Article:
Moving sky networks closer

New technology in the form of medium earth-orbit (MEO) and low earth-orbit (LEO) satellites is opening doors for companies such as Iridium LLC to build sky networks for voice and data.

“The concept of Iridium is to provide the ability for people to roam all over the world and be able to communicate with a handheld device, anywhere, any time,” said Fred Christensen, general manager of operations and business development for Iridium Canada in Mississauga, Ont.

Iridium phones and pagers are targeted at travelling executives as well as sectors where terrestrial infrastructures can’t reach, such as far north logging and mining, maritime communication, or search and rescue operations, Christensen said.

Bob Egan, research director with Gartner Group Inc. in Stamford, Conn., noted when cell phones first came out, because of their size and cost, they were targeted at the same sorts of users.

“Iridium is expensive, but people bought cell phones when they were expensive…[The Iridium phone] is big, it’s bulky, it’s not as sturdy as it could be…They will get smaller, they will get lighter, and they will get more reliable,” Egan said.

Pricing is set by Iridium’s resellers, but Christensen said the phones are approximately $5,000 and the pagers are around $800. Phone usage depends on the location and destination of the call, ranging from $2.50 to $12 per minute, while the pagers have a monthly flat fee of about $180, he said.

But Iridium has advantages over cellular, such as having the same number anywhere on the planet, Christensen said. He explained Iridium and other satellite phone developers have been assigned the country code of 881 and then fourth digits specific to the company — 6 and 7 for Iridium. Then users have an eight-digit number specific to their phones that does not change with current location.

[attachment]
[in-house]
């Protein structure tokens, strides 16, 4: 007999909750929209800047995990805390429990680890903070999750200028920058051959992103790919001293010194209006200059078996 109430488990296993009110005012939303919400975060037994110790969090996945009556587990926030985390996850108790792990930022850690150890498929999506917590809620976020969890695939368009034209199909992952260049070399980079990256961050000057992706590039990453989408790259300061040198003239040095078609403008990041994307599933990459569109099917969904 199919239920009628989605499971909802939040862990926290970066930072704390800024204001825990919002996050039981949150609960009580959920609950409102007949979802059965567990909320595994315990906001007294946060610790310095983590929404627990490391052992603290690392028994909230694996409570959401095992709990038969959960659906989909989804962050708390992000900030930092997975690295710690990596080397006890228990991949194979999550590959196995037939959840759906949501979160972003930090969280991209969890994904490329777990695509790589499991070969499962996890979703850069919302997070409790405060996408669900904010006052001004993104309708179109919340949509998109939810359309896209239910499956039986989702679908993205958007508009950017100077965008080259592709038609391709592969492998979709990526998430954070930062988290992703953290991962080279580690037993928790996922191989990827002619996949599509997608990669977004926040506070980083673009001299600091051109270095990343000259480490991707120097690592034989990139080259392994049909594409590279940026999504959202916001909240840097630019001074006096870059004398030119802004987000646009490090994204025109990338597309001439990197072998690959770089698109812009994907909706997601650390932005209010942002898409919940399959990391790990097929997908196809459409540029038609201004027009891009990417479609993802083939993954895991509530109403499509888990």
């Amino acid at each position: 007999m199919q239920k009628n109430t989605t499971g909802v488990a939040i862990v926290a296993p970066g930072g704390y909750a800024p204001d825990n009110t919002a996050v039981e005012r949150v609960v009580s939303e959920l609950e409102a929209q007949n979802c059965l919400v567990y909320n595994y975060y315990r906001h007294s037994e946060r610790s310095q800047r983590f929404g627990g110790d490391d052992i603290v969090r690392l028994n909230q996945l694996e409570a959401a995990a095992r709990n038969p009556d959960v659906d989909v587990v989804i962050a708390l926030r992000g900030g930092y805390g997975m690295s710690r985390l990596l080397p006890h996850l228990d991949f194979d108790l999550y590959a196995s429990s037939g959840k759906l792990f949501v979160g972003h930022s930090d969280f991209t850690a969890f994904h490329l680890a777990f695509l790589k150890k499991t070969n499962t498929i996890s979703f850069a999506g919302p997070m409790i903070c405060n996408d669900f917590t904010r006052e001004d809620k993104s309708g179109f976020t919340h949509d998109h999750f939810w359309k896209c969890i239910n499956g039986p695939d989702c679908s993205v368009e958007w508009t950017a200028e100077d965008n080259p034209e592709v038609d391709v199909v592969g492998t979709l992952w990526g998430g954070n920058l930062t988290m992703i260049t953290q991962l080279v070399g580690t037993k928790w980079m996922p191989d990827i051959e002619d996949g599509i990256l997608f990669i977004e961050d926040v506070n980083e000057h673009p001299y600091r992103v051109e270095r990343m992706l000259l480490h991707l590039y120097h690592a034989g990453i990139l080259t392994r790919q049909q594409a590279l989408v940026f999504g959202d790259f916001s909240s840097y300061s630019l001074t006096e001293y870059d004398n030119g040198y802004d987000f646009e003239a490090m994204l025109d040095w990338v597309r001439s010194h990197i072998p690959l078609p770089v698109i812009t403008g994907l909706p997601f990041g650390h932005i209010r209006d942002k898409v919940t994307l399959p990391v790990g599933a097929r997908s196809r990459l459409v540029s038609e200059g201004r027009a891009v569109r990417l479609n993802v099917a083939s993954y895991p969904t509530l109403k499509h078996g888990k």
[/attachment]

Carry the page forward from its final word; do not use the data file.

Iridium has a constellation of 66 satellites about 780 kilometres above the earth’s surface, which Christensen said covers every inch of the world. There are six north-south orbiting planes with 11 satellites in each orbit. The earth turns inside the constellation, so there is also an east-west drift. Christensen said it takes about 11 minutes for a satellite to pass overhead and then hand the call off to the next satellite, all of which is done transparently to the user.

“The satellites have switching capabilities onboard that allows them to hand the call off to another satellite in the constellation through inter-satellite links,” Christensen explained.

“If you were in China calling North America, your actual voice path would go up to the satellite nearest you in China, then (be) linked through the other satellites to come over to the North American continent, then brought down to the ground.”

The North American ground point is in Tempe, Ariz. From there, the call is put through the regular phone network to its destination. Calls to Iridium users work the same in reverse, Christensen said. The Iridium paging service follows the same path.

Egan warned that Iridium phone conversations can be tapped into. “Iridium is reasonably secure, but don’t say anything over a cellular phone or put it in e-mail and/or over a satellite system that you don’t want known,” Egan said.